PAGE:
Canada Is Penalizing Pot Shops for Not Selling Weed Fast Enough
“This is not a fine, it was a condition of participating.”
Published on April 11, 2019

Ontario’s weed regulators penalized 12 pot shops for not being open for business by April 1.

According to a statement, Canada’s Alcohol and Gaming Commission reminded everyone that, “This is not a fine, it was a condition of participating.”

Under the province’s weed licensing rules, Ontario’s retail marijuana stores had to be ready to sell cannabis on April 1. Only 10 businesses opened that day out of the 25 that were expected to go live.

The reasons for the opening delays varied according to the individual businesses. Some did not meet building codes, while others didn’t have enough product to stock their shelves.

For shops that missed the deadline, the penalty included a $12,500 cut from the stores’ “$50,000 letter of credit,” wrote Global News. Failure to open by April 15 results in an additional loss of $12,500. If the shops aren’t slinging sativa by the end of April, they lose the entire letter of credit.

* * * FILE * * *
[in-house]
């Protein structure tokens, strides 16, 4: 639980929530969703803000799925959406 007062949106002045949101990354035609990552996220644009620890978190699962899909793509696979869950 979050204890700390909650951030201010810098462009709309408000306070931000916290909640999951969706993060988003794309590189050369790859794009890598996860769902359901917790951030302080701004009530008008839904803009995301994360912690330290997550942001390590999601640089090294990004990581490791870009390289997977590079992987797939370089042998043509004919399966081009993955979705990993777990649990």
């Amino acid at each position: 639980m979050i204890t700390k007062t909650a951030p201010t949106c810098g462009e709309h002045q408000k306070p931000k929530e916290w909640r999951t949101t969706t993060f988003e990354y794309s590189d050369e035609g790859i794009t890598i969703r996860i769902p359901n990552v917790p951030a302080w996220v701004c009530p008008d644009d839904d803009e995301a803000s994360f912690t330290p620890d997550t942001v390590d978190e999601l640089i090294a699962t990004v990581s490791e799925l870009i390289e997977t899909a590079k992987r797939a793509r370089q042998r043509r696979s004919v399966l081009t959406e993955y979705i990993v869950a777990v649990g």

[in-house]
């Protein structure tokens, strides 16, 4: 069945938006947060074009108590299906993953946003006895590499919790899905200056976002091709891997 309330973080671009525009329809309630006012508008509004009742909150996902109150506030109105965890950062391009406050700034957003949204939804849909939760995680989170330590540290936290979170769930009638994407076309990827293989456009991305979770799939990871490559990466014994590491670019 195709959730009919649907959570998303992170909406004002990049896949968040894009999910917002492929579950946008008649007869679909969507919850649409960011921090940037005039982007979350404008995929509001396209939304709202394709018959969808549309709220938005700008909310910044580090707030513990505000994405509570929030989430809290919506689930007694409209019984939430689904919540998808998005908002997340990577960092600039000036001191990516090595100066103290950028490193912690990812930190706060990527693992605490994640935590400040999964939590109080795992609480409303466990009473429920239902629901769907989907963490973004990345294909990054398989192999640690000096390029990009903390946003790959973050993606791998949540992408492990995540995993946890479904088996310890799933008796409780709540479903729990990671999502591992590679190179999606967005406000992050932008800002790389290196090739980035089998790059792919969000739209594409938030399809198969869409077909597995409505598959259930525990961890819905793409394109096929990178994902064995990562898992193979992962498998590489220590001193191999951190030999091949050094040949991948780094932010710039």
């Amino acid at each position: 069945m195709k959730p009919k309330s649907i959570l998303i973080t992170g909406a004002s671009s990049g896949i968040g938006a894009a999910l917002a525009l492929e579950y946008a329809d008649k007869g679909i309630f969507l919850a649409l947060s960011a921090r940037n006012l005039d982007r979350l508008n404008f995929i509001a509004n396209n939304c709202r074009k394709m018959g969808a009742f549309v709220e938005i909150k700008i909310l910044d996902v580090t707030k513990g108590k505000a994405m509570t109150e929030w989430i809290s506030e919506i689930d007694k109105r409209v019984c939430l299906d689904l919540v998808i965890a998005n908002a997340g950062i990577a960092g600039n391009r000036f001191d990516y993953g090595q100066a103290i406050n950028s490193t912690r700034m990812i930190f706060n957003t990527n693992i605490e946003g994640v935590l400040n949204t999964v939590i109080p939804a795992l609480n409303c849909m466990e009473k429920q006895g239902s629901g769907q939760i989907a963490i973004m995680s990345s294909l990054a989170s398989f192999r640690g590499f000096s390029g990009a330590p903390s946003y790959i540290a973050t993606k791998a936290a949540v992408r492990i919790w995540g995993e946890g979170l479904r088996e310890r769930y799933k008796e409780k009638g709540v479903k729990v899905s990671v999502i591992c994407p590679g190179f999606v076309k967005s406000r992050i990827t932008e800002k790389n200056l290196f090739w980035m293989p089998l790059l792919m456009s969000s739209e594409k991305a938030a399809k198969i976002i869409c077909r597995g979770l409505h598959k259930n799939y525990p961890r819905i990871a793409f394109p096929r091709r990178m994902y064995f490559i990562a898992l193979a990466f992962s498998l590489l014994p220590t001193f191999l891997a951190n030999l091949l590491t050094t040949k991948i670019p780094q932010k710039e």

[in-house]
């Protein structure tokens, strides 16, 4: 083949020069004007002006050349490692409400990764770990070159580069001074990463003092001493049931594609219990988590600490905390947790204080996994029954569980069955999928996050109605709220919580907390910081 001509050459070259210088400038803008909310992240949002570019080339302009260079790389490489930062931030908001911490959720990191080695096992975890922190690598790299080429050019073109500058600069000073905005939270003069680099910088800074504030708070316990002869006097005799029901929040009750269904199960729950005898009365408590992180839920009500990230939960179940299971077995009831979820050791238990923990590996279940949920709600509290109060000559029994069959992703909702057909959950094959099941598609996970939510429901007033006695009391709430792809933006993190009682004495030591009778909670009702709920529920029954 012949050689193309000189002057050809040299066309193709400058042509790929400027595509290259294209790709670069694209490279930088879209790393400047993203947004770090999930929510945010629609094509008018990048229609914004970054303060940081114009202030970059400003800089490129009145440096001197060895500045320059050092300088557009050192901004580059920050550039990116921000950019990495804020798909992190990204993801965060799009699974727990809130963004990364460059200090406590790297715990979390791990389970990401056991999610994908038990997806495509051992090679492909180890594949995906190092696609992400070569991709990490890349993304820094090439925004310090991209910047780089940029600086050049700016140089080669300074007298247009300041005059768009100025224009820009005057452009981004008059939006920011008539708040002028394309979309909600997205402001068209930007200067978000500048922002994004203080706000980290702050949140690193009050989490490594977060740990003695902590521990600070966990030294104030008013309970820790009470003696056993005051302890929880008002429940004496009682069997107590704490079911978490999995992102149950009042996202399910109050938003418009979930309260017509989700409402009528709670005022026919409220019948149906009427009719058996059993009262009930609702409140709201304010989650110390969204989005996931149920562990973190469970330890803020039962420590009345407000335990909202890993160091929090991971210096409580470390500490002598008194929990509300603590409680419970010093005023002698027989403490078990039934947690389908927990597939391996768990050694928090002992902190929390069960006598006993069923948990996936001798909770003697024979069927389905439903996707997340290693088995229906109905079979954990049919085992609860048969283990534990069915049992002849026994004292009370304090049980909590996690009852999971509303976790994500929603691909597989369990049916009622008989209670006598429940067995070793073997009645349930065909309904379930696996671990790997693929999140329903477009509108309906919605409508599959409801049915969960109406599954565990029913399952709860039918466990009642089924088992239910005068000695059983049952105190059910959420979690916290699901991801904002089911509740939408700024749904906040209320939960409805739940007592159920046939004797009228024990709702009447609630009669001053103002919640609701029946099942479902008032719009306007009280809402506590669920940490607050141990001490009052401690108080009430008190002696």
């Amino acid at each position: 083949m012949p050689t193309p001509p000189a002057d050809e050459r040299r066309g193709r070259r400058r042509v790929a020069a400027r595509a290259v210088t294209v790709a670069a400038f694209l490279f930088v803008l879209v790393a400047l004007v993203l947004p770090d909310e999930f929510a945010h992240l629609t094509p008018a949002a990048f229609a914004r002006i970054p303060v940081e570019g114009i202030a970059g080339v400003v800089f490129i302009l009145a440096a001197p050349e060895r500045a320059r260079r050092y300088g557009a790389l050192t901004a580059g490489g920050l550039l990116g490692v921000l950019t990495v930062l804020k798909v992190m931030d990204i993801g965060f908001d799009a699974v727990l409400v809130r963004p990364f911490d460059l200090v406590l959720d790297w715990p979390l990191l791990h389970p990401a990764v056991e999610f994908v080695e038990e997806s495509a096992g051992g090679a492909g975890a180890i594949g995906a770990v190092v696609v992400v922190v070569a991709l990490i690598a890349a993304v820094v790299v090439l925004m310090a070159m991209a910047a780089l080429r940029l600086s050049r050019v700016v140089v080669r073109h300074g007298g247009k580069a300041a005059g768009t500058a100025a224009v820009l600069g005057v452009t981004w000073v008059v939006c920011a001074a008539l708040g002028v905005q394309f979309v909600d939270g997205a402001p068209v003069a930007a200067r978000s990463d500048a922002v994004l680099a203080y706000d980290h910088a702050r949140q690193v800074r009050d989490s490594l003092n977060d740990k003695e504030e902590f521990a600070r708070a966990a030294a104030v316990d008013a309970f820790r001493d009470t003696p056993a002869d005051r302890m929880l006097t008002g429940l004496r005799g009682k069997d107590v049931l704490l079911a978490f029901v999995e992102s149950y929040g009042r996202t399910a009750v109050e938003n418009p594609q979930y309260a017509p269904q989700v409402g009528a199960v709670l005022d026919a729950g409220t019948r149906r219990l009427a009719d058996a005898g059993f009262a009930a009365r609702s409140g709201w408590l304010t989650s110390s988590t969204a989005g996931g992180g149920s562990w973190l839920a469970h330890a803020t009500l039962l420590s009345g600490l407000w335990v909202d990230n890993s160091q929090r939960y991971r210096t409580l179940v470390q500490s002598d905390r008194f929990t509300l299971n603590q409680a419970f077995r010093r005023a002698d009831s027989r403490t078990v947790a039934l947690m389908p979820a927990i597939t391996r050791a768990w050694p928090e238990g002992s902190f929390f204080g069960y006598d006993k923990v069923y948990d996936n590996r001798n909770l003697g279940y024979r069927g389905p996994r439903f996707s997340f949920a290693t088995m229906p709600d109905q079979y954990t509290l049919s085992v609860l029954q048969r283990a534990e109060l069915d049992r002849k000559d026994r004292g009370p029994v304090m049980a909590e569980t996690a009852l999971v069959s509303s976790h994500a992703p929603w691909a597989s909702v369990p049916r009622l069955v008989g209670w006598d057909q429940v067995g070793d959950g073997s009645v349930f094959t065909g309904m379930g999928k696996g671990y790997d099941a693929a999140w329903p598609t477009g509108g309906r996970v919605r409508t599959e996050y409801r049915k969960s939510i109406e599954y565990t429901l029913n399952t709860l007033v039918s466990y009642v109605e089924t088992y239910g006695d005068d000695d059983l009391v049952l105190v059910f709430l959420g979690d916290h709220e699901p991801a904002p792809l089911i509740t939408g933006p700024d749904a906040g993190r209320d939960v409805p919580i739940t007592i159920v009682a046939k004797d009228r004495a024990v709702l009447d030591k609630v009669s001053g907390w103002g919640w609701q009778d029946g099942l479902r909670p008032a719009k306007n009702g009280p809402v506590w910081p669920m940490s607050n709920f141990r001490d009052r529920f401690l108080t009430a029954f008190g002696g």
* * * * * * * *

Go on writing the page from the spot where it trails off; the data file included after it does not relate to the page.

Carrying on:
A letter of credit is a bank-issued document that promises to pay a specific amount under specific conditions. For Ontario’s weed retailers, the letter of credit promises to pay the provincial government if certain criteria aren’t met, like opening for business on time.

Prior to April 1, Ontario residents could only purchase cannabis online from the Ontario Cannabis Store, a government-run weed producer. In Canada, all licensed cannabis is cultivated at government facilities.

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Randy Robinson
Based in Denver, Randy studied cannabinoid science while getting a degree in molecular biology at the University of Colorado. When not writing about cannabis, science, politics, or LGBT issues, they can be found exploring nature somewhere in the Rocky Mountains. Catch Randy on Twitter and Instagram @randieseljay
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